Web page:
Tobii’s TD Pilot brings gaze-based typing, text-to-speech and app navigation to iPad

Tobii is bringing its eye-tracking tech to the iPad with TD Pilot, a case meant to turn Apple’s tablet into a powerful all-in-one tool for people with physical impairments. Equipped with TD Pilot, users can launch and use apps, type quickly and speak with a synthetic voice using nothing but their gaze.

IPadOS 15 brought native integration of eye-tracking hardware to these popular devices, and Tobii is probably the most familiar name in that space. I’ve checked out plenty of their devices, both all-in-one slates and standalone peripherals for PCs, and they’ve always worked very well. But because of limitations on Apple’s side, eye-tracking has primarily been on Windows machines. I wouldn’t mind, myself, but some people prefer iOS and will now have the same access opportunity on that platform.

Front and back view of the TD Pilot ipad case

Image Credits: Tobii

TD Pilot is a large case that includes the eye-tracking gear up front (which is actually remarkably small — a little strip with cameras built in), and behind is not only a set of stereo speakers but a small screen for displaying text. So the device’s user can communicate via text or audio, sending either though Tobii’s own TD Talk text-to-speech app or another of their choice. (Not just speech — they can be the DJ too if they want.)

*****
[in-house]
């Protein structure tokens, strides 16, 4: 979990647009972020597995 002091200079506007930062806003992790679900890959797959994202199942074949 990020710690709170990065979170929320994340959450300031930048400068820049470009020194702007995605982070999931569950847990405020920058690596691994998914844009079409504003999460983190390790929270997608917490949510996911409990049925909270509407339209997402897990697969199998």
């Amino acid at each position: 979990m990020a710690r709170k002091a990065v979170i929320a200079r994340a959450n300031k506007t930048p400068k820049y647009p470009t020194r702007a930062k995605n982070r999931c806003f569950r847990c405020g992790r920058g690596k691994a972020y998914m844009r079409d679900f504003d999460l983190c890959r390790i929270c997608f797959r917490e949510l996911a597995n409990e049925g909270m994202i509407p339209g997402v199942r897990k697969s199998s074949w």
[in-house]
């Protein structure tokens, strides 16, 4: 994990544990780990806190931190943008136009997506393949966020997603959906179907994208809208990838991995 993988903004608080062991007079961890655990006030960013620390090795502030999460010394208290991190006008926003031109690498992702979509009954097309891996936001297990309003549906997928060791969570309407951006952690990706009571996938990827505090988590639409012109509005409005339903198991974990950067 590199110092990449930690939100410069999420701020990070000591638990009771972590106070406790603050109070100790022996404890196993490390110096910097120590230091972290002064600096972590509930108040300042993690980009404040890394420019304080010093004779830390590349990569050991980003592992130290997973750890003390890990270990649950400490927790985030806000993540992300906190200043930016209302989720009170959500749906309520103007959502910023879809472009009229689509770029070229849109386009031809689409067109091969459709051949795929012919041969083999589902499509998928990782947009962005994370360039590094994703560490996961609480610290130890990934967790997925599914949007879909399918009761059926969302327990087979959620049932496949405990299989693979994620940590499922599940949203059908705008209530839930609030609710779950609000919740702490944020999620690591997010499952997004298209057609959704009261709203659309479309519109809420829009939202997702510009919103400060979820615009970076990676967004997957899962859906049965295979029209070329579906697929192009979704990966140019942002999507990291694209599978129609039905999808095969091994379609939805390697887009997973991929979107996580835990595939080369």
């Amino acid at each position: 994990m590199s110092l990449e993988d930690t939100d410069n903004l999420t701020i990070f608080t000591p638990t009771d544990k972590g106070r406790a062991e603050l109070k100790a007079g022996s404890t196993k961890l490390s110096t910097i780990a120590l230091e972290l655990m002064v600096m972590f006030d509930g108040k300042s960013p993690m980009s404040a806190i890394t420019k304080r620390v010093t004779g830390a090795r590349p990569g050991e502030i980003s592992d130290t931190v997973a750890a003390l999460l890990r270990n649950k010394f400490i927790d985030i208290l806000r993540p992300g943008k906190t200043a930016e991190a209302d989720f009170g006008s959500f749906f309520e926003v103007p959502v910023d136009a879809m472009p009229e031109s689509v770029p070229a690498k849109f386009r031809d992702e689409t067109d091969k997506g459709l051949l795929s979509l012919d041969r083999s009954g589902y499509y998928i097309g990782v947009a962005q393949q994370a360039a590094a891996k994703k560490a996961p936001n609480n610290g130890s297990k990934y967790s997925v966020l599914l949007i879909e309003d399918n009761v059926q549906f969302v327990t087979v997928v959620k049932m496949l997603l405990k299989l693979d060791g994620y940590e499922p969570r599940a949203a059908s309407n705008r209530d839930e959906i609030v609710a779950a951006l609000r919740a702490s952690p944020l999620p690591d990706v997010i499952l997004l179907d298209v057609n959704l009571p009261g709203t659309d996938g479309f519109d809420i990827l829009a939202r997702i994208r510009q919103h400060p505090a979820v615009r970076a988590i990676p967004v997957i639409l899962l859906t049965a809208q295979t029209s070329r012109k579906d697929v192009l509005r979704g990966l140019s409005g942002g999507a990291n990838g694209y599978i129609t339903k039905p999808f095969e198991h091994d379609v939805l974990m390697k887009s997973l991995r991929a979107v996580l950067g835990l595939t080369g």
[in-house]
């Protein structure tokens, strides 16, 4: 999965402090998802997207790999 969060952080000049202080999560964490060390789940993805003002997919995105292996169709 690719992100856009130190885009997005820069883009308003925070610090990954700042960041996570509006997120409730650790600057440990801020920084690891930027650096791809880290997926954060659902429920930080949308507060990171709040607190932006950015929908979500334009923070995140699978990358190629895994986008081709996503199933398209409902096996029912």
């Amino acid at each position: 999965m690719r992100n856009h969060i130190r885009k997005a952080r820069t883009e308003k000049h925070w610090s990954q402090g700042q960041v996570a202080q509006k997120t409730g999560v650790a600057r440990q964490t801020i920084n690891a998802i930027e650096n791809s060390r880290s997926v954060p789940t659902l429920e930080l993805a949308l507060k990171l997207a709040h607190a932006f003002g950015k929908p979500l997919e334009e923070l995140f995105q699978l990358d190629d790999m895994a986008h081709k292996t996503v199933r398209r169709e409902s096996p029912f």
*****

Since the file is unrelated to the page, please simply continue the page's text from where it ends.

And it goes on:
The device comes with access to the rest of Tobii’s little suite of apps as well, for configuration, symbol-based communication and all the rest.

“It is medically certified, and has been certified to meet Apple performance standards,” said Tobii Dynavox CEO Fredrik Ruben. “With that, users know that they can rely on market-leading technology that will continue to be updated and supported, and they can avoid insecure ‘one-time hacks’ that may be developed for popular technologies.” This is no doubt a thinly veiled reference to other eye-tracking solutions for earlier versions of the OS that didn’t support the feature natively.

Tobii’s eye-tracking devices can be purchased by anyone, but they’re often, as the company explained, prescribed by a person’s doctor or therapist as part of a larger set of solutions catering to their individual needs. As such, it is frequently covered by insurance, but of course your mileage may vary. I asked for a specific cost but Tobii did not provide one.

Hopefully for those who would be most empowered by an eye-tracking solution, however, insurance or other methods will suffice to equip them with this useful gadget. It’s shipping today, so no need to wait. You can see it in action below: